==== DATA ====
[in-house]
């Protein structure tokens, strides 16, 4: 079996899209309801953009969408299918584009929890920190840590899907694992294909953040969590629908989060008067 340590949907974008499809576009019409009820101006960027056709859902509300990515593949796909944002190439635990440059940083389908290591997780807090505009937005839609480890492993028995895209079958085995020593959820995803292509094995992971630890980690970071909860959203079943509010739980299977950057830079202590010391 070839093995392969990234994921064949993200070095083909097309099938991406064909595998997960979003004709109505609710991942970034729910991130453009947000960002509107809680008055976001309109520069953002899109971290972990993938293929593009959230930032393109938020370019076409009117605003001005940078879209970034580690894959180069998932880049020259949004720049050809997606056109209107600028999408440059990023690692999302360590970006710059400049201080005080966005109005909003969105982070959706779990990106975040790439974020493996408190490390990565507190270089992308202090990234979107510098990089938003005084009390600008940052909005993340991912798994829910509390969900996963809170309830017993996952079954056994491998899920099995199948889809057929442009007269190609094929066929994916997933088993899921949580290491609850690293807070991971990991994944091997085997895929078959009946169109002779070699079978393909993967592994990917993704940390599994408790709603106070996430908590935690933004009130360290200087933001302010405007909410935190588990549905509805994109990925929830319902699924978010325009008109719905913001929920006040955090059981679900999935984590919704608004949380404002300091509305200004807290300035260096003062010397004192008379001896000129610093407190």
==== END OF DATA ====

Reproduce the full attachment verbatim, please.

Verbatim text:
[in-house]
């Protein structure tokens, strides 16, 4: 079996899209309801953009969408299918584009929890920190840590899907694992294909953040969590629908989060008067 340590949907974008499809576009019409009820101006960027056709859902509300990515593949796909944002190439635990440059940083389908290591997780807090505009937005839609480890492993028995895209079958085995020593959820995803292509094995992971630890980690970071909860959203079943509010739980299977950057830079202590010391 070839093995392969990234994921064949993200070095083909097309099938991406064909595998997960979003004709109505609710991942970034729910991130453009947000960002509107809680008055976001309109520069953002899109971290972990993938293929593009959230930032393109938020370019076409009117605003001005940078879209970034580690894959180069998932880049020259949004720049050809997606056109209107600028999408440059990023690692999302360590970006710059400049201080005080966005109005909003969105982070959706779990990106975040790439974020493996408190490390990565507190270089992308202090990234979107510098990089938003005084009390600008940052909005993340991912798994829910509390969900996963809170309830017993996952079954056994491998899920099995199948889809057929442009007269190609094929066929994916997933088993899921949580290491609850690293807070991971990991994944091997085997895929078959009946169109002779070699079978393909993967592994990917993704940390599994408790709603106070996430908590935690933004009130360290200087933001302010405007909410935190588990549905509805994109990925929830319902699924978010325009008109719905913001929920006040955090059981679900999935984590919704608004949380404002300091509305200004807290300035260096003062010397004192008379001896000129610093407190």